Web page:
Last week’s collapse of XL Airways has focussed attention on the state of the UK charter market. After steady growth in the late 90s, passenger numbers travelling on charter flights to and from the UK have been in gradual decline since around 2002. From a peak of just under 38 million in 2001 (26.6% of all UK international passengers), last year fewer than 32 million (16.6% of all UK international passengers) flew on charter flights, a fall of over 15% in six years while scheduled traffic increased considerably.
In 2007 total charter traffic was down 4.7% although average load factor among UK charter carriers remained impressively high at 87.9%. Of even greater concern is that in the first six months of 2008 charter traffic at UK airports is down 14.5% from 14.95 million passengers to 12.78 million.
|Source: Derived from UK CAA|
Low-cost carriers such as bmibaby, easyJet and Jet2.com have had a significant impact as they have stolen traffic from the charter carriers, in particular on routes to the Spanish mainland. Charter traffic here has almost halved from 12.3 million in 2002 to just 6.7 million in 2007. The Canary Islands and Greece have also seen a significant fall in charter traffic from the UK during this period.
Turkey and Egypt are growing fast
As charters have been eased out of some of their Spanish markets they have moved into other regions which have been less vulnerable to low-cost attack. These markets tend to be non-EU and have slightly longer sector lengths. Since 2003 charter traffic to Turkey has increased 79% while traffic to Egypt has increased from 263,000 in 2001 to 1.43 million in 2007.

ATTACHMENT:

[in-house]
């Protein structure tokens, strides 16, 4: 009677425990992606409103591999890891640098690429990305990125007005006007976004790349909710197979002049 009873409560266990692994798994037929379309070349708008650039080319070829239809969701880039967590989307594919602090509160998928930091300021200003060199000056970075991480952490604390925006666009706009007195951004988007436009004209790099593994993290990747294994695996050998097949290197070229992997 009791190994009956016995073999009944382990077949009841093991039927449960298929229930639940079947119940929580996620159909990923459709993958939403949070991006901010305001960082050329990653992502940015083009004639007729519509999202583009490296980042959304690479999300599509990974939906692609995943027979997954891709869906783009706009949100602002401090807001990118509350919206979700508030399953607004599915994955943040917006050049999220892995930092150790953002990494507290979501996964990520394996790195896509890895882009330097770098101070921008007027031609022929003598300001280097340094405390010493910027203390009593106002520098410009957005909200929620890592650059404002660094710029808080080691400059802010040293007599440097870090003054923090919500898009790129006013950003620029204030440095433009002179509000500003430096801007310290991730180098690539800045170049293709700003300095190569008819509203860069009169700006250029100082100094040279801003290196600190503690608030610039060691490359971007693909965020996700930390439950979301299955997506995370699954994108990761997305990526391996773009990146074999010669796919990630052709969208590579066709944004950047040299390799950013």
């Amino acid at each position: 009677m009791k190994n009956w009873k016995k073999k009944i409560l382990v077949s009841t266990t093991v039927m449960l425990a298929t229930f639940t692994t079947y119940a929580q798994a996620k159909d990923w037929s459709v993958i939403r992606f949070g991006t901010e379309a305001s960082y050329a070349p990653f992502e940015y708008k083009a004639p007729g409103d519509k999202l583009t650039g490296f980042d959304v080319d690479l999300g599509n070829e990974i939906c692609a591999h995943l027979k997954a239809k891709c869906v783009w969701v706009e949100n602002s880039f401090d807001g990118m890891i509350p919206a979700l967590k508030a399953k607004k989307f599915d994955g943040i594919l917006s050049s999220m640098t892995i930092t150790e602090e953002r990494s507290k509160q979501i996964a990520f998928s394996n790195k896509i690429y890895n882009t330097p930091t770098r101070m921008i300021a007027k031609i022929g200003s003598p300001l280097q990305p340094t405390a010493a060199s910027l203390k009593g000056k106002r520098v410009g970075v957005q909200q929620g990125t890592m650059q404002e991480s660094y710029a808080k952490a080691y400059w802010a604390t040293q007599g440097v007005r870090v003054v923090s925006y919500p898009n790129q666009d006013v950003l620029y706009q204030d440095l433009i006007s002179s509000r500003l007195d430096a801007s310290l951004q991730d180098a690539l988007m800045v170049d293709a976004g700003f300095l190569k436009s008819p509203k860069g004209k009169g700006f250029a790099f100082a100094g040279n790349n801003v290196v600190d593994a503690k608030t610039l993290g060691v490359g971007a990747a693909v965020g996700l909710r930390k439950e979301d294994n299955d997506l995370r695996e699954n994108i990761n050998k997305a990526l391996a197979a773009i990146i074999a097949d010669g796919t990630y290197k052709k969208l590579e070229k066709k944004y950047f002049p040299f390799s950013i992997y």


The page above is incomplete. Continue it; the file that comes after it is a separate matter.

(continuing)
In 2007 the fastest growing charter markets (minimum 200,000 annual passengers) were Turkey (+13.2%), Cyprus (+7.8%) and Mexico (+2.8%). In several markets where charter traffic was down overall traffic was up thanks to an increase in scheduled services. This applies to Austria, Bulgaria, Croatia, India, Malta, Spain and the USA.
Consolidation leads to two dominant carriers
In 2007 there were six UK charter airlines which each carried over 2.5 million passengers. They accounted for almost 93% of all charter traffic on UK airlines. Since then Thomsonfly and First Choice have merged, as have Thomas Cook and MyTravel.
|Source: UK CAA Airline data|
In May 2008, Thomas Cook incorporating MyTravel had a 38% share of UK charter passengers while Thomsonfly and First Choice had a 32% share. Monarch had 9.8% and XL Airways had 9.6%. The demise of XL means that, at least in summer, Jet2.com will now become the UK’s fourth biggest charter airline.